As you may have noticed there have been no postings this week. Since I am posting now any question as to my demise should be resolved.
In retrospect I am not sure why the week seemed so busy. At the time, however, it seemed as though this was the most chaotic week of the year. So, a brief summary would be it was business as usual.
The Penske truck rental side of life, my primary source of income, was relatively slow until Thursday. Then it was as though the herd had been spooked or the migration began.
When I printed my reservation listing on Wednesday morning it showed ten trucks would be needed through March 1. On Thursday afternoon the reservation list showed twenty seven units for the same period. By close of business on Saturday, after renting a half dozen trucks, the reservation list showed a stunning twenty five trucks would be going out by the following Saturday!
Adding to the fun is this was also the week the great remodel began. I have little doubt that when it is finished this will be the classiest Penske location in the country.
The centerpiece will be a new shadow box counter with glass top where I can display a wide array of the automobilia and petrolania that currently resides in file cabinets. This stuff is meant to be displayed but to date this has not been possible with the exception of use as illustration in my books and articles.
Pictures will be posted on completion but that may be several weeks. In the mean time I will be operating from an old desk in the corner with a large portion of the office occupying the ladies room and the hall.
The owners goal is to convert the office into a mini museum of sorts. So, if you ever find yourself in Kingman stop by.
The rental car end of the business has been sluggish. There are, however, plans afoot to change this as well as promote the sale of a few books.
The yard at my wife’s mothers house is a never ending source of adventure. It seems there is no end to the surprises lurking in the brush.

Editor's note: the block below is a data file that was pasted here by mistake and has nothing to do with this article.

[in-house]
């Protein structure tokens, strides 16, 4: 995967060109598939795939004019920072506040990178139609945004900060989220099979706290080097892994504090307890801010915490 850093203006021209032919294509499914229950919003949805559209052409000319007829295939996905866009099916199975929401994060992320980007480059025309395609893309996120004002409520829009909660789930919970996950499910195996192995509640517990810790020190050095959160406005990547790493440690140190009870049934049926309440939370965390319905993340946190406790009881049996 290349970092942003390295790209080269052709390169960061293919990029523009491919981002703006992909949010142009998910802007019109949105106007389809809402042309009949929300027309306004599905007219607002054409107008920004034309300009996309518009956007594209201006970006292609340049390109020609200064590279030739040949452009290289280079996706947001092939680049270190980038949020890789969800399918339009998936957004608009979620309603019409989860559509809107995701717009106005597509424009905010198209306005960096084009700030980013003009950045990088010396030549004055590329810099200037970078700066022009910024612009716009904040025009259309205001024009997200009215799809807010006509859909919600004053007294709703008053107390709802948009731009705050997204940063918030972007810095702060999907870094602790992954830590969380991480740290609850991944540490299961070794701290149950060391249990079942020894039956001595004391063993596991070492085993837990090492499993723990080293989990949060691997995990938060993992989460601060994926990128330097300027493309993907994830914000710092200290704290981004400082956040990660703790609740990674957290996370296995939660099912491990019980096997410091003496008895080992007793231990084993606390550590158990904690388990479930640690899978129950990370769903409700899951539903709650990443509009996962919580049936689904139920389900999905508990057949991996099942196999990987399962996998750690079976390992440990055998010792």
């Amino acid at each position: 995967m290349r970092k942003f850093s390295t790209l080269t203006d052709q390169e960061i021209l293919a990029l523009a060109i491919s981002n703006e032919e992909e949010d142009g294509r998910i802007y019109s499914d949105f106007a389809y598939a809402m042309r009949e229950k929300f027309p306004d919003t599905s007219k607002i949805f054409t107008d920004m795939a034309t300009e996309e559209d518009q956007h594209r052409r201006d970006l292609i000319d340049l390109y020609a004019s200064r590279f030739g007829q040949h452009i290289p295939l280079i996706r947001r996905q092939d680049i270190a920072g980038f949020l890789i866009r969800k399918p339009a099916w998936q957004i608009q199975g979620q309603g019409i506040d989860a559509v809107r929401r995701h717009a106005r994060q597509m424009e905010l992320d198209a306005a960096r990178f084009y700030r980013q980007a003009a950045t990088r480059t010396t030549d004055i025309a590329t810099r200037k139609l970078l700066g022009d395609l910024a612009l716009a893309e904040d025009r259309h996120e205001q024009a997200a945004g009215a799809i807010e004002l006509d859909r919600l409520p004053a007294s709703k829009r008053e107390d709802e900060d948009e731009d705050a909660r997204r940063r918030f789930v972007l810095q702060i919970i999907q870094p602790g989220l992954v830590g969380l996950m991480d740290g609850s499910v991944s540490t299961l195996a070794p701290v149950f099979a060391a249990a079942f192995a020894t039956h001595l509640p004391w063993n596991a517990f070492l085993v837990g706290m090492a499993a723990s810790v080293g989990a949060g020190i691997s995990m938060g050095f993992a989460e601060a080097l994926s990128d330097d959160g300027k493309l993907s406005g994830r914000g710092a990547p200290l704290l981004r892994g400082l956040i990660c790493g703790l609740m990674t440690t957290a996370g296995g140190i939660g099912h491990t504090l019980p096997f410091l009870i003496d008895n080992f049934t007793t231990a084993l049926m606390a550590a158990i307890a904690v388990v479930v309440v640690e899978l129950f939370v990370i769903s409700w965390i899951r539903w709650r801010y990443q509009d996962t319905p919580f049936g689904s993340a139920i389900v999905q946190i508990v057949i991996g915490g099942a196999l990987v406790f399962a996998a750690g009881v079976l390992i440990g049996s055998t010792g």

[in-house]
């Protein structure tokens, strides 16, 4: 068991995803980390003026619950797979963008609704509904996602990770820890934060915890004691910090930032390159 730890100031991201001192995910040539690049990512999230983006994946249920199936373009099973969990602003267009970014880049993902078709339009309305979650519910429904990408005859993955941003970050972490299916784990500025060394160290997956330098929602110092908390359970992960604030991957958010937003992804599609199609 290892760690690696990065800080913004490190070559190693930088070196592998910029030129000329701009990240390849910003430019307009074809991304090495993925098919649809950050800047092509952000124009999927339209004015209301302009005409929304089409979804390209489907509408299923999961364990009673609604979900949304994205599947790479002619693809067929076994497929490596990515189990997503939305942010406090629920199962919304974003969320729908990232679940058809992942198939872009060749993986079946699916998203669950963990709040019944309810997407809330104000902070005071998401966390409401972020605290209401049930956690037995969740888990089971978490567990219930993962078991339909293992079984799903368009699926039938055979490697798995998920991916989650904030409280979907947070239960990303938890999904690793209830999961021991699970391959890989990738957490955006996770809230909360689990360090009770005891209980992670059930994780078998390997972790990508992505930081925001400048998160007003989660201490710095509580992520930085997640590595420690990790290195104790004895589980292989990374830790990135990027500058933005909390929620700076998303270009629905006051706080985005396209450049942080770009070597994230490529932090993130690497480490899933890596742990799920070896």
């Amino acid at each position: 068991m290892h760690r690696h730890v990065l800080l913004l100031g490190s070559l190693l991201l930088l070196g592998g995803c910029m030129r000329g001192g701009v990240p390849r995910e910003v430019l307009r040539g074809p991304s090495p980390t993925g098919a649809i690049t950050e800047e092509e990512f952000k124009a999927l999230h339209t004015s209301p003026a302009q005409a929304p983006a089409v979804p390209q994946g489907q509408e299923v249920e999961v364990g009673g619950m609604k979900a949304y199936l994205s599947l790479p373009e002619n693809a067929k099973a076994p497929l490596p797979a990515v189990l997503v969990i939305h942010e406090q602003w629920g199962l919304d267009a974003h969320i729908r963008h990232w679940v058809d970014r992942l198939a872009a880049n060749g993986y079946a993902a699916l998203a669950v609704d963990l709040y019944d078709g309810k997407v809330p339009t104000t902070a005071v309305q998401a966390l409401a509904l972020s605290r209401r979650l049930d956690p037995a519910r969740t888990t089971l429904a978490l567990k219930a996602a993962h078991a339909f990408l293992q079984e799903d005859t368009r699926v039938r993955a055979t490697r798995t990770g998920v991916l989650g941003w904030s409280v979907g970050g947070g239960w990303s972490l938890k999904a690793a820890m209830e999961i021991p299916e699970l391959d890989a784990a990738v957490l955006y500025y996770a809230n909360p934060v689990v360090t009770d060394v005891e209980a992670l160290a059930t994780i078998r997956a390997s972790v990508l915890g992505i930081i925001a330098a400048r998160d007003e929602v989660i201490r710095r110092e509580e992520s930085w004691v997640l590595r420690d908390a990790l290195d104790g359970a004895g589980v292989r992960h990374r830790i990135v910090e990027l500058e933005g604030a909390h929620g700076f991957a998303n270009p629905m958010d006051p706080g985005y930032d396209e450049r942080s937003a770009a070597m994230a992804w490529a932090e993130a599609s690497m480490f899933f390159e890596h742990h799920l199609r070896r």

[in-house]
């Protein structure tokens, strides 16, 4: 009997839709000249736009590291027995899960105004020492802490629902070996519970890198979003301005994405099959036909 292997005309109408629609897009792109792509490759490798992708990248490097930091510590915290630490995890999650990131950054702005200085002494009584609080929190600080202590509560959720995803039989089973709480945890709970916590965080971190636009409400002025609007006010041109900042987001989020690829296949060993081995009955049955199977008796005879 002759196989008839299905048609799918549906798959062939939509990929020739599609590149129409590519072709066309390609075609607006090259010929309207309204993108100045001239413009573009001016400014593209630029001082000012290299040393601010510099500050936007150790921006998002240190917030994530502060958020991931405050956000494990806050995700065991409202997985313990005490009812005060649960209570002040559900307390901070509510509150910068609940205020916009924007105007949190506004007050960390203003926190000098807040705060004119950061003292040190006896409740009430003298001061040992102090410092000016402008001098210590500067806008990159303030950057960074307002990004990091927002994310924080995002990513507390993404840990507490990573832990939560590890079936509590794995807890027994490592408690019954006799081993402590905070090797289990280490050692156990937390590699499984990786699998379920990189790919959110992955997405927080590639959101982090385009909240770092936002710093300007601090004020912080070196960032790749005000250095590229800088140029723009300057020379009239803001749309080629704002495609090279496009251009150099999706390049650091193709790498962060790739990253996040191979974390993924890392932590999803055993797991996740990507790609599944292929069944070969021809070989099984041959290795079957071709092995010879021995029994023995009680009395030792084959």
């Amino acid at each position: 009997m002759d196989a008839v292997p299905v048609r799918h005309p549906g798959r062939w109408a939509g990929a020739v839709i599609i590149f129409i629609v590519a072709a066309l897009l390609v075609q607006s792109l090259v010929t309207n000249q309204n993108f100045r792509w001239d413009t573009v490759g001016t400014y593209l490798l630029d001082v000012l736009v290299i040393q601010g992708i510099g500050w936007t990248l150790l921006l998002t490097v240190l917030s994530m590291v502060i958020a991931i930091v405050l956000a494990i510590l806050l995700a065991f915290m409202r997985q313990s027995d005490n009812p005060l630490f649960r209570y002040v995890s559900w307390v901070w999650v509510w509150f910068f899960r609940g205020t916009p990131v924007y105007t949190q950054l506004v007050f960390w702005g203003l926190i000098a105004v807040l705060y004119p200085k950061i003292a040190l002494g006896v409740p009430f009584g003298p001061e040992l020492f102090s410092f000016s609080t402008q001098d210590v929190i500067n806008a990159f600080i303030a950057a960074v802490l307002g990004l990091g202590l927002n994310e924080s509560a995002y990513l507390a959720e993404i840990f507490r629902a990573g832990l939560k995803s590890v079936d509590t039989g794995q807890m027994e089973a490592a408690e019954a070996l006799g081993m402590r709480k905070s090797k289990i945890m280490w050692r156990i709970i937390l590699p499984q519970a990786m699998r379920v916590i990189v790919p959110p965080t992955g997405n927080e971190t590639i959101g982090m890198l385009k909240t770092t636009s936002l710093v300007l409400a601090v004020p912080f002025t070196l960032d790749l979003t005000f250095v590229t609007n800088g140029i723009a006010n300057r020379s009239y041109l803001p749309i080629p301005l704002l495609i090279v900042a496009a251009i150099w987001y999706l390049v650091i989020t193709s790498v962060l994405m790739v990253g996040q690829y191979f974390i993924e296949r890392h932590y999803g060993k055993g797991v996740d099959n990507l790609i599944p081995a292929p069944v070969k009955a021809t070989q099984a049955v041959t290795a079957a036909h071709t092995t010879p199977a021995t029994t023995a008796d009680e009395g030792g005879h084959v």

The Jeep truck was my wife’s grandfathers truck. He bought it new at a local dealer in early 1961. As you can see to him a truck was a tool, not a styling statement. He was a serious outdoorsman. After wearing out the old Hurricane six the truck received a 283 c.i.d. Chevy V8. For Harv, a gifted mechanic and master at making things work, the modifications were made without regard to looks. As a result the floorboards were cut and the radiator housing modified to make the engine fit. When a winch was needed the front frame and grill were modified. Ditto for an extra fuel tank, custom holster for his pistol on the steering column and under seat gun rack.
The truck was parked in 1993 when the old Jeep was replaced by a Ford 4×4. With Harv’s passing the truck was left to my son. He recently sold it to a family friend so the sold truck is headed for Utah and a new life.
I wish Bill luck on this as it is the roughest truck yet encountered. Several times my son and I, with good intentions, planned on getting it running but a questionable trans, tired engine, frame with all kinds of welded modifications, frozen wheel bearing, a rear differential that screamed before being parked, wild array of wiring modifications, and questionable front differential kept us from doing more than opening the hood.
The pile of late 1920 Chevy parts is another interesting find. Most everything is in the pile with the exception of the frame, front axle and rear differential.
The components are in pretty good condition. The motor and trans were wrapped in a plastic tarp.
A friend of Joe’s, my deceased father in law, asked if he could store the stuff in the yard about thirty years ago. No living member of the family knows who it was and they have never come back!